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The world seems to be witnessing a lot of deaths these days. Of course, people die everyday. But the last two months have been significant for me. Personally, my dear father passed away at the end of November last year. I had to fly back home to cremate him, but thank God everything went unexpectedly well. He is in peace now with The Light. I can feel it...and for that, I thank the Universe.
Then we have some siege, hostage and murder situations in Sydney (Dec) and Paris (just a few days earlier). That brought sadness to me, particularly because innocent people died during the siege. In between, Air Asia #QZ8501 went down off Sumatra, killing all 162 people onboard. That was also personal to me because that I'm a frequent flyer to that airline.
Then, last Saturday, a renowned scientist in my own field passed away. She was from Thailand, and I never had the honour of meeting her before she died. I only knew of her achievements by words of mouth. She died after battling cancer for several years. Her departure is a loss for us, personally and professionally. However, I hope that she is in peace now, free of pain.
Now it seems my prayers for the final moment, any final moment, is this: let it be in peace. Let there be Light, let there be Unconditional Love and Courage. Let there be unconditional letting go, returning to the Source. Let it be pain-free...
And for those who departed recently, here is a passage from the Memoir of Chief Justice Lefroy p. 386. We have posted it in 2010, but there's nothing wrong in recycling it here for its beautiful value. Written by Tom Lefroy Jr, son of the original Thomas Langlois Lefroy (our Tom Lefroy), about the final moments of his father's life.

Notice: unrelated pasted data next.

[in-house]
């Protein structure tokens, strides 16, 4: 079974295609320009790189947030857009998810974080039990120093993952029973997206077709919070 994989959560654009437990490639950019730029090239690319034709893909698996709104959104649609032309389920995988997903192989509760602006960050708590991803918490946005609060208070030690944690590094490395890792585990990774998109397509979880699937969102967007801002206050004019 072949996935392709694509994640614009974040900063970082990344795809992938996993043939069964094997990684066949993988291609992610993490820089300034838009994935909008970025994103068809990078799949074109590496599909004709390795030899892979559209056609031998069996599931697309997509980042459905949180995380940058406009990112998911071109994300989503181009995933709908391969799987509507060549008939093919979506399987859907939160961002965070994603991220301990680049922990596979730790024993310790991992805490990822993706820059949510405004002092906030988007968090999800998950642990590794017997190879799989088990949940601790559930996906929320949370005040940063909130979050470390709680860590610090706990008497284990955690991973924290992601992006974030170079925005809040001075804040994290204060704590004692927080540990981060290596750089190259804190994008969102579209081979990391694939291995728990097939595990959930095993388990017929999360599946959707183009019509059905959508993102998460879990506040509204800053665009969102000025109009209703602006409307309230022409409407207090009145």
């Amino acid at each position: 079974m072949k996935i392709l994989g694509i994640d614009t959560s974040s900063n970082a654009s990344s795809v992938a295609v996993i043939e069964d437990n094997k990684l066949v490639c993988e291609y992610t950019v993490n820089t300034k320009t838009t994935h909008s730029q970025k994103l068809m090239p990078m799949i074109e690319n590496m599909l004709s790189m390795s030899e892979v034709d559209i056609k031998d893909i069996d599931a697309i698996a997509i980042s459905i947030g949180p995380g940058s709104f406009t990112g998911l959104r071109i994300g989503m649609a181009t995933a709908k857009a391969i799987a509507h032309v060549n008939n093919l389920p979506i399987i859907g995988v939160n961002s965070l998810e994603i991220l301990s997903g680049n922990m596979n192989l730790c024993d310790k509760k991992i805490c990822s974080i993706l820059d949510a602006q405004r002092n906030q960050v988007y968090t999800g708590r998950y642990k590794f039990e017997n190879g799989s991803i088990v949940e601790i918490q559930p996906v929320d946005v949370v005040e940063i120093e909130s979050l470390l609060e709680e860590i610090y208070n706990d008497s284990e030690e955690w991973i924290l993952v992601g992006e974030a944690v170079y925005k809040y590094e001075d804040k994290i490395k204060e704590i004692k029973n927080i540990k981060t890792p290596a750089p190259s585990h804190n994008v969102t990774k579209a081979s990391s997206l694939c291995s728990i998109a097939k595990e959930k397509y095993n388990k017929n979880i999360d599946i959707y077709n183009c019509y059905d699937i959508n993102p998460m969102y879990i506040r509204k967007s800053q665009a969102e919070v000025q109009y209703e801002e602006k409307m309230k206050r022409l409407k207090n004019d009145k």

To the last he retained a cheerful and patient endurance under suffering which often elicited the astonishment and admiration of those who attended upon his sickness. I remember in his last illness (only two days before he was taken from us), after he had spent a very wearisome night from want of sleep, and great oppression of breathing, we closed the window-shutters in the morning, in the hope of his getting some sleep; just then the physician for whom an express had been sent, arrived from Dublin. After feeling his pulse, the doctor asked whether it would annoy him if the window-shutters were opened for a moment, when he replied with a cheerful smile, “not at all, doctor, I always like to have light thrown upon a subject.”
May every one of us welcomes our final moments with such courage, serenity, love and peace. God speed.